2. A water powered rotary brush as defined in claim 1 wherein said fluid motor is a positive displacement motor.

3. A water powered rotary brush as defined in claim 2, wherein said positive displacement motor has a pair of axially aligned rotors rotationally offset approximately 90.

4. A water powered rotary brush as defined in claim 2, wherein said positive displacement fluid motor is of the type having generally annular rotor means eccentrically mounted within generally annular chamber means.

5. A water powered rotary toothbrush which comprises housing means; a pair of generally cylindrical brushes rotatably mounted in said housing means in a generally parallel array with one side of the brush pair exposed outside of said housing means and the other side of the brush pair recessed in said housing means; and drive means in said housing means, said drive means including a fluid motor having fluid inlet and outlet conduit means, and drive connection means from said fluid motor to said brushes arranged to drive said brushes in opposite directions of rotation so that the exposed portions of said brushes move toward each other; said housing means comprising an elongated handle unit having said fluid motor therein and having front and rear ends and an elongated head unit having said brushes therein and having front and rear ends, the brushes being disposed proximate said front end of said head unit, and the rear end of said head unit being releasably connectable with the front end of said handle unit with the connection including a disengageable portion of said drive connection means; said disengageable portion of said drive connection means comprising a splined connection and including clutch means in said handle unit permitting selective engagement and disengagement thereof for on and off control of the toothbrush while said handle and head units are connected.

6. A water powered rotary toothbrush comprising: housing means, said housing means including an elongated head unit having front and rear ends and a handle unit having front and rear ends; primary and secondary rotatable shafts extending lengthwise in said head unit, a pair of generally cylindrical brushes rotatably mounted in said head unit and disposed proximate said front end thereof, one brush of said pair being disposed on said primary shaft and being rotatable therewith, the other brush being disposed on said secondary shaft and being rotatable therewith, said brushes of said pair being disposed in parallel array with one side of the brush pair being exposed outside of said head unit and the other side of the brush pair being recessed in said head unit, said brushes each being in the form of a helix of bristles with adjacent turns thereof spaced apart to form a helical slot at least substantially as wide as the thickness of the bristle helix in the axial direction, said brushes being intermeshed, the bristle helix of each brush being engaged within the helical slot of the other brush, said primary and secondary shafts being synchronized to maintain the intermeshing of the bristle helixes of said brushes, means for rotationally coupling said primary and secondary shafts together to maintain the synchronization of said shafts; a fluid motor in said handle unit; inlet and outlet conduit means associated with said fluid motor; a single drive connection means extending between said fluid motor and said rotational coupling means, said drive connection means including a releasable coupling; the rear end of said head unit being releasably connectable with the front end of said handle unit; whereby said head unit may be separated from said handle unit and the single drive connection means and rotational coupling means cooperate to ensure that the synchronization of the bristle helixes is maintained.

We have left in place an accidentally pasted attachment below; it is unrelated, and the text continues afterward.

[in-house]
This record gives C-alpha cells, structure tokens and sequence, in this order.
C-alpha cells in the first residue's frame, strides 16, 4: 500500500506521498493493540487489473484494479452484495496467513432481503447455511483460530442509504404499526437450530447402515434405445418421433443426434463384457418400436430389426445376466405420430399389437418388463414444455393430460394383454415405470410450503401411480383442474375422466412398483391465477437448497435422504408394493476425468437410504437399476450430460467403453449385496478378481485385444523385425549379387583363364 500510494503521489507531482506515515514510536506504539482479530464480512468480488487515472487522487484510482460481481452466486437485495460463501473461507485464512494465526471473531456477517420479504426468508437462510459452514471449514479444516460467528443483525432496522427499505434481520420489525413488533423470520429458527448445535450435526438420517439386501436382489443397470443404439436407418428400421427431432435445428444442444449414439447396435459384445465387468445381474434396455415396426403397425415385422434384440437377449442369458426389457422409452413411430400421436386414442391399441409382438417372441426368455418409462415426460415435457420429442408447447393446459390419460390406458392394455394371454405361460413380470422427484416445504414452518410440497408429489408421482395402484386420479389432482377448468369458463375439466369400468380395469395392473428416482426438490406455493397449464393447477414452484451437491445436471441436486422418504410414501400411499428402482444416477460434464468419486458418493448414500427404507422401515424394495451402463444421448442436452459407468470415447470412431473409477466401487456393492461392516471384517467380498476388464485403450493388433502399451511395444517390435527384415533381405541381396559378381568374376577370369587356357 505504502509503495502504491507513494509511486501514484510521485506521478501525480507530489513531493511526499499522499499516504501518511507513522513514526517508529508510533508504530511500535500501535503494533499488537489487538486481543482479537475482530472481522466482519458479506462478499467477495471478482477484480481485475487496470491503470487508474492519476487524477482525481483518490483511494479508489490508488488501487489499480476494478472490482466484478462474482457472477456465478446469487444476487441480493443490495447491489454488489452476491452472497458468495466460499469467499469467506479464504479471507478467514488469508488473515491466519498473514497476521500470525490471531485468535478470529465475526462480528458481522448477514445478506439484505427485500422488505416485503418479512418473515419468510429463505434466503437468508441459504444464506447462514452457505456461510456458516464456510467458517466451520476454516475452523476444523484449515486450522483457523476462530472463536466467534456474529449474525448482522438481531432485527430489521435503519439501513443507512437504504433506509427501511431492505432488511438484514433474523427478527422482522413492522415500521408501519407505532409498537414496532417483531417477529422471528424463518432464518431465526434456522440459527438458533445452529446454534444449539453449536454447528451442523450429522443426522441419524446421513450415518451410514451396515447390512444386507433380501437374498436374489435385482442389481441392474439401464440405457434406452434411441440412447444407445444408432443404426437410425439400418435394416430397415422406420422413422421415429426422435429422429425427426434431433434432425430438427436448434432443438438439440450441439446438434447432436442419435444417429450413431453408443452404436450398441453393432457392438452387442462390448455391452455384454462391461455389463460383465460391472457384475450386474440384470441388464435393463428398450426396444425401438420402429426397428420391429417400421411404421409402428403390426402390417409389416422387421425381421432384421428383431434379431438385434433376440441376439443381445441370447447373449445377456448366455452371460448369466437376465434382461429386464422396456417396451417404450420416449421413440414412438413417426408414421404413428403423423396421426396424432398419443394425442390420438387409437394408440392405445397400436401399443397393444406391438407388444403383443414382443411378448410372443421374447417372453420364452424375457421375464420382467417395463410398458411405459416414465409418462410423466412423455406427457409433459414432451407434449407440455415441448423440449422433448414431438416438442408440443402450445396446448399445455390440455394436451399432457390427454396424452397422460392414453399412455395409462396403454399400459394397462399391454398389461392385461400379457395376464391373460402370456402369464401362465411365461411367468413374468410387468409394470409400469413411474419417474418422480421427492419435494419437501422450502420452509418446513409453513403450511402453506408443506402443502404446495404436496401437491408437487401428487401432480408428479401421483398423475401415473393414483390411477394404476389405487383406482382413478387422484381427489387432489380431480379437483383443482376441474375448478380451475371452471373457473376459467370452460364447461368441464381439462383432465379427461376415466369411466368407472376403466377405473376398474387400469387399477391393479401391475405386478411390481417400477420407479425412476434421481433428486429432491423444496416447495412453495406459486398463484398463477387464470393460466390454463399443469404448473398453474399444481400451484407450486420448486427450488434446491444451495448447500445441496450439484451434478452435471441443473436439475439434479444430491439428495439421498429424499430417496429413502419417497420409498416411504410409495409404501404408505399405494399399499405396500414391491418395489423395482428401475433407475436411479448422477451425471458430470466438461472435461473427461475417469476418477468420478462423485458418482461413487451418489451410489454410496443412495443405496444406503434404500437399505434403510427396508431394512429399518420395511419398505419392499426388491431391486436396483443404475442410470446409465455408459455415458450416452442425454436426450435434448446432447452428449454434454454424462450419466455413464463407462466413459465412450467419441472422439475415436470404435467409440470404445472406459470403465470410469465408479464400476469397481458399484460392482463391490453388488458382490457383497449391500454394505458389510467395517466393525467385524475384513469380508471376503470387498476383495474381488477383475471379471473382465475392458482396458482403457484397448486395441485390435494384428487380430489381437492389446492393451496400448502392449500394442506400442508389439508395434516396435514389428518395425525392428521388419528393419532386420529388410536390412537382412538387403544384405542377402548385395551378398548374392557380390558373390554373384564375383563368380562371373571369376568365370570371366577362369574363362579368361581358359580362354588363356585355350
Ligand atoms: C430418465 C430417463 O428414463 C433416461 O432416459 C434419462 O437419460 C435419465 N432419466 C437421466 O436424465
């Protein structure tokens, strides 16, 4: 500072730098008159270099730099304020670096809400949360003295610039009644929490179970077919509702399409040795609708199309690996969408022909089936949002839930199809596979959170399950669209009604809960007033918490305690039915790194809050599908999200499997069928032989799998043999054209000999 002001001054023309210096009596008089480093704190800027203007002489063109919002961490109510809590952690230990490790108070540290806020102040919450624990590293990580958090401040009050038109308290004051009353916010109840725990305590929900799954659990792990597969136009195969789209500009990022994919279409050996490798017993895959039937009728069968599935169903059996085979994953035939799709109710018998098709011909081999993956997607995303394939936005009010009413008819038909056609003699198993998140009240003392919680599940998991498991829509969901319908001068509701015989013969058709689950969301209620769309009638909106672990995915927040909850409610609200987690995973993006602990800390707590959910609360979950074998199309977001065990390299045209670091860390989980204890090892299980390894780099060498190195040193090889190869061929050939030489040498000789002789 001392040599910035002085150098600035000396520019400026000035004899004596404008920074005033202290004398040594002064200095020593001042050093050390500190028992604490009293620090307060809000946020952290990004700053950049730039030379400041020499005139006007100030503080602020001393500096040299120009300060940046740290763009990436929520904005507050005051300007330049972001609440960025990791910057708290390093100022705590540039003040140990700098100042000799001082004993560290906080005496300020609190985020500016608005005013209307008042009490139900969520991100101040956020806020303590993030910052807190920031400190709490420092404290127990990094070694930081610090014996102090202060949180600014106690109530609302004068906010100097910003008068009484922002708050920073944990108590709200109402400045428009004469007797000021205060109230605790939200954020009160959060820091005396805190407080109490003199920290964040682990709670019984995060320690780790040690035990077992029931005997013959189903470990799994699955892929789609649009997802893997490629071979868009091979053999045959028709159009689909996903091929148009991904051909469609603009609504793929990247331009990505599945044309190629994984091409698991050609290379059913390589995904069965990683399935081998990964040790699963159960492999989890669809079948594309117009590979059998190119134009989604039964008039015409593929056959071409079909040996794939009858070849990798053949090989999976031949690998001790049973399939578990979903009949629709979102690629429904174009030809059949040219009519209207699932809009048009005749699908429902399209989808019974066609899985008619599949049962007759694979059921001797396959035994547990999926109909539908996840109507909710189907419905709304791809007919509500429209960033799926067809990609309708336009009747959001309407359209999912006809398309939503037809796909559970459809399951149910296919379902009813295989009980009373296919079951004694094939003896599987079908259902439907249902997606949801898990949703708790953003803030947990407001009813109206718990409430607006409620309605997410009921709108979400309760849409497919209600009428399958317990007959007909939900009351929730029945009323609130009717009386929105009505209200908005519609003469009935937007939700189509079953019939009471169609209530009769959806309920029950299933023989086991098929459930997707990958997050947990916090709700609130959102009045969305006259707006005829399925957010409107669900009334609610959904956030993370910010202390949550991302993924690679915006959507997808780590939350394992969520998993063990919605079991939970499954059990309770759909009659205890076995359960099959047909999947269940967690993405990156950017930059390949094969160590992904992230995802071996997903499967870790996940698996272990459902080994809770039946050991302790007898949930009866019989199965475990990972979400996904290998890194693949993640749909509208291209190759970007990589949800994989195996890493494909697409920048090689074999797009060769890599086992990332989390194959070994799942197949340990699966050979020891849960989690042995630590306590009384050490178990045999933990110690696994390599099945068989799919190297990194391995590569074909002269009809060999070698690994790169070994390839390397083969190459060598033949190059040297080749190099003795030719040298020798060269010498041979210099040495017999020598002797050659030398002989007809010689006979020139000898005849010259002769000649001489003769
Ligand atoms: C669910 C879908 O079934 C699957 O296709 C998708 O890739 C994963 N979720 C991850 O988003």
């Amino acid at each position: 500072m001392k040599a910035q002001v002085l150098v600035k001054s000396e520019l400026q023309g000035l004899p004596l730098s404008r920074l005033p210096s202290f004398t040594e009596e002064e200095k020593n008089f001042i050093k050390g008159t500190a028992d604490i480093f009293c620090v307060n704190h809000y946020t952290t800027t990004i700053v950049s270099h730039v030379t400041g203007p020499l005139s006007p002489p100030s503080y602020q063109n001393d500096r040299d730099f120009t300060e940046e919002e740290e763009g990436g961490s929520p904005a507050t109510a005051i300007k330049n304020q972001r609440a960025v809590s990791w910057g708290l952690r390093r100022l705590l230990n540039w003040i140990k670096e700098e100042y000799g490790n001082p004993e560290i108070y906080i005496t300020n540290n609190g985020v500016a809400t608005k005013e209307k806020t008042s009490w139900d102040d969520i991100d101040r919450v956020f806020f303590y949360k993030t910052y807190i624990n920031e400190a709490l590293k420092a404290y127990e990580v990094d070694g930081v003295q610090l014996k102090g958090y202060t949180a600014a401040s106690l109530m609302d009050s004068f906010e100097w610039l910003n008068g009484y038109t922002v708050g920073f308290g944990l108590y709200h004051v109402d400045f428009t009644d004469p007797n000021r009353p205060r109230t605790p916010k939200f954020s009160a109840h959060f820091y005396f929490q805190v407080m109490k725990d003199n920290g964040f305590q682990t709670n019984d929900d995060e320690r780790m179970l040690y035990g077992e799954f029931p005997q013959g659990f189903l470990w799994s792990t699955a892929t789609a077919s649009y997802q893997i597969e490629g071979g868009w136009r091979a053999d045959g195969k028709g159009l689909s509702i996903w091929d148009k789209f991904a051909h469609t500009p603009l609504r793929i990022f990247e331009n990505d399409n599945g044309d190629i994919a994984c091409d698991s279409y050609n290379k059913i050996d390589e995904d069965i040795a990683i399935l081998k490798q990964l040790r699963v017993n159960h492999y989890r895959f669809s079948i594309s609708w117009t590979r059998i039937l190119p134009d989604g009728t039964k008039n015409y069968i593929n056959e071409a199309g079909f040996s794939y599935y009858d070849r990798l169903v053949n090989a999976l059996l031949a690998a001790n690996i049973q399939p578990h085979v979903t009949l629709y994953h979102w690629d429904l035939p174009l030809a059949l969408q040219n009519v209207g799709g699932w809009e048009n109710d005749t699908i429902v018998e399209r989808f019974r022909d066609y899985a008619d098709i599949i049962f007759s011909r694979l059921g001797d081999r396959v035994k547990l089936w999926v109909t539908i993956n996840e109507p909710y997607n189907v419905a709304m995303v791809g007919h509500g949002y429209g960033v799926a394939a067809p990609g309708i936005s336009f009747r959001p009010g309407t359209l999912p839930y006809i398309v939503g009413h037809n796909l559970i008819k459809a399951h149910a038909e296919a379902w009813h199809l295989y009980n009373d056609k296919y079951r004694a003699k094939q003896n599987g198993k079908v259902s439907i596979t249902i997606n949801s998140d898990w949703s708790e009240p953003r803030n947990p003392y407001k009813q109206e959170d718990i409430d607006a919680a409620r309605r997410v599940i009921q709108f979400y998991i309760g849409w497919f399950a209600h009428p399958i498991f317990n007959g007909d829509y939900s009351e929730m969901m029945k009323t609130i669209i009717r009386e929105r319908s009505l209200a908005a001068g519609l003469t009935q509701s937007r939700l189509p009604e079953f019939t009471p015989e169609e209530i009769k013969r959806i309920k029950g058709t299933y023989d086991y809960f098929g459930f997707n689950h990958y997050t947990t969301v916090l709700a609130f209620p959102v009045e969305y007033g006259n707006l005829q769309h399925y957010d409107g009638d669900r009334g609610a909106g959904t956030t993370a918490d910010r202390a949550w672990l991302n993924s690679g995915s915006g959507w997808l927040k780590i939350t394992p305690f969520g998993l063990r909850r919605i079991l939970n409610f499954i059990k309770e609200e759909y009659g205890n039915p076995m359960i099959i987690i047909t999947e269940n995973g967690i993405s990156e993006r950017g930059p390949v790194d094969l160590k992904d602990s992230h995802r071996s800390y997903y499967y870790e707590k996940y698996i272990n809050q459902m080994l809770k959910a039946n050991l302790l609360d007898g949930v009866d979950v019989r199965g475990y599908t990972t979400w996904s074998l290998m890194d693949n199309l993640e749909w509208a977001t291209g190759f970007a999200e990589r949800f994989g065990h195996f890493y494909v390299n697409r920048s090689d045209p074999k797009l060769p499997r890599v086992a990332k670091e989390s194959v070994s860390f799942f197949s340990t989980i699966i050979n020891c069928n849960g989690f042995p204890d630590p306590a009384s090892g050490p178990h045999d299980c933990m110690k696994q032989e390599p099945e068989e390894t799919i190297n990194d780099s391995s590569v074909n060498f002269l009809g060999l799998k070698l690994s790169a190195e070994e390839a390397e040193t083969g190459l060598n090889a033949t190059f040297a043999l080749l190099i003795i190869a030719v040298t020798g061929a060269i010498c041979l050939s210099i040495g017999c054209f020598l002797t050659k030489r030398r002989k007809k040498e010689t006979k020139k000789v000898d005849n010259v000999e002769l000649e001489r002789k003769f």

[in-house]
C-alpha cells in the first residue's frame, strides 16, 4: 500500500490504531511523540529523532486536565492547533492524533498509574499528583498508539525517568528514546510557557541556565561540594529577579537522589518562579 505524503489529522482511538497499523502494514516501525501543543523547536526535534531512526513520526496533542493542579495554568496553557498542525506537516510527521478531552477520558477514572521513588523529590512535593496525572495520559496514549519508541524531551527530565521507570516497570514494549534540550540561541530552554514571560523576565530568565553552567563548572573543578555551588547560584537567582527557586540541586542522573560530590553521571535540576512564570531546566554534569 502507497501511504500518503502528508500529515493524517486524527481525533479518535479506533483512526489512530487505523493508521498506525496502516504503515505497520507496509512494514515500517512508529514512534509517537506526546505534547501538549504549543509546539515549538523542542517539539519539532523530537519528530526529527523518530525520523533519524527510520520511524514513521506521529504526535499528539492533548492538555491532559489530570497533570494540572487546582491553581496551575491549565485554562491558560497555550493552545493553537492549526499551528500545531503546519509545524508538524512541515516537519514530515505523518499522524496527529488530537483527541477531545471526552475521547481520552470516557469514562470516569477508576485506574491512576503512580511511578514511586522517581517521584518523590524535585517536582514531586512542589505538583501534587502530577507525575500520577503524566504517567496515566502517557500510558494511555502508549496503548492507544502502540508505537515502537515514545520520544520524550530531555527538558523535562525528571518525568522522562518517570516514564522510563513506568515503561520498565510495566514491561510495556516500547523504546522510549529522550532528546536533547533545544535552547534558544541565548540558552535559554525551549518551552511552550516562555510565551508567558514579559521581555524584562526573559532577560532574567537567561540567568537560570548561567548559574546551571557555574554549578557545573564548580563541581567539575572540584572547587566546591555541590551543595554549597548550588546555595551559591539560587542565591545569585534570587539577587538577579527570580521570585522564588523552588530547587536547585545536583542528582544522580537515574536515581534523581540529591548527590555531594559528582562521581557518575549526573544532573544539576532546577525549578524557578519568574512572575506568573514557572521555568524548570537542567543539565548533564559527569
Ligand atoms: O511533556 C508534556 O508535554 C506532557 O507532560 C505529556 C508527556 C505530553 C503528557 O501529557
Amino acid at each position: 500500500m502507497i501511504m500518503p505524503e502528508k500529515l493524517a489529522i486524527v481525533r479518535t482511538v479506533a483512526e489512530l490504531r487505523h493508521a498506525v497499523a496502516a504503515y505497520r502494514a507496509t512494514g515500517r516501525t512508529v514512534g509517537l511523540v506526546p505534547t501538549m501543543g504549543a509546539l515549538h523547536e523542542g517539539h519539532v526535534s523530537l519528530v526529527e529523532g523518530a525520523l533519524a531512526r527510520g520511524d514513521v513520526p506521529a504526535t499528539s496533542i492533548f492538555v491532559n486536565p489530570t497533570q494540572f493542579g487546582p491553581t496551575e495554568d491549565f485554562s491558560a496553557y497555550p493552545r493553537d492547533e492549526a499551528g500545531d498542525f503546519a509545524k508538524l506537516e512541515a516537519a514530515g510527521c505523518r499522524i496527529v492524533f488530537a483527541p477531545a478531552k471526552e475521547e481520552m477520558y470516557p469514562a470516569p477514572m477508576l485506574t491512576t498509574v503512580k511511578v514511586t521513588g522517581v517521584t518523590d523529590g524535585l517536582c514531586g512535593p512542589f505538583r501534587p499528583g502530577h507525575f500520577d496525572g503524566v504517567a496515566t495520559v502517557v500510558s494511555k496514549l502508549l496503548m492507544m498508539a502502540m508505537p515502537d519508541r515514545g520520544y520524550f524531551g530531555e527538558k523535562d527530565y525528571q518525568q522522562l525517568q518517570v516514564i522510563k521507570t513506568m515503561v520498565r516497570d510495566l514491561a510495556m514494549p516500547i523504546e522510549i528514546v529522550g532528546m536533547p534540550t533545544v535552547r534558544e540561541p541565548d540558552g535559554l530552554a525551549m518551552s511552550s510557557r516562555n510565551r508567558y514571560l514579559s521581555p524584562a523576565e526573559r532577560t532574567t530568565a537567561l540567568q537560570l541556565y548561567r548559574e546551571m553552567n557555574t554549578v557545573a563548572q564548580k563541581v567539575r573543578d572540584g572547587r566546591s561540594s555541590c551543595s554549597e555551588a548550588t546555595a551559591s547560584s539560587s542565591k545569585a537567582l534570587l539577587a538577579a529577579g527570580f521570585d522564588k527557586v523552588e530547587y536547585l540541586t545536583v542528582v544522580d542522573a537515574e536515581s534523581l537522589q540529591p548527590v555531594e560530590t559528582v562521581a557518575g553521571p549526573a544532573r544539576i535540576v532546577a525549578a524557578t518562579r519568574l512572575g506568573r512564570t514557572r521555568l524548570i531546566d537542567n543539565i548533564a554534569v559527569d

7. A water powered rotary brush as defined in claim 6 wherein said releasable coupling includes a splined connection.

Patent Citations
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Referenced by
Citing PatentFiling datePublication dateApplicantTitle
US4841590 *Apr 13, 1987Jun 27, 1989Synergetic Industries, Inc.Water powered rotating shower brush
US5428855 *Jul 11, 1994Jul 4, 1995Li; Raui-LongRotatable toothbrush
US6050818 *Dec 4, 1996Apr 18, 2000Braun AktiengesellschaftElectrically powered dental cleansing apparatus
US6233773 *Aug 21, 1998May 22, 2001Hans J. KargeCombination motorized toothbrush and plaque removal device
US6474896 *Jul 14, 2000Nov 5, 2002Delaine, Jr. Phillip M.Oscillating aqua broom
US6692174Sep 17, 2002Feb 17, 2004Delaine, Jr. Phillip M.Oscillating aquabroom
US7080953Oct 29, 2003Jul 25, 2006Delaine Jr Phillip MAqua broom with optional engine pump liquid pressure boosting system
US8789229 *Oct 13, 2011Jul 29, 2014Anton JaegerApparatus for cleaning surfaces
US20120090107 *Oct 13, 2011Apr 19, 2012Anton JaegerApparatus for cleaning surfaces
EP1121910A1 *Feb 23, 1999Aug 8, 2001Xukai JinDental brush with a protective shell driven by eletric motor
EP2625995A1 *Feb 13, 2012Aug 14, 2013E.M.M.P. S.r.l.Device for cleaning surfaces and the like
WO1996032903A1 *Mar 14, 1996Oct 24, 1996Bernhard BolandElectric tooth-cleaning device
Classifications
U.S. Classification15/24, 415/904
International ClassificationA46B13/06, A61C17/30
Cooperative ClassificationA61C17/30, A46B2200/1066, A46B13/06, Y10S415/904
European ClassificationA61C17/30, A46B13/06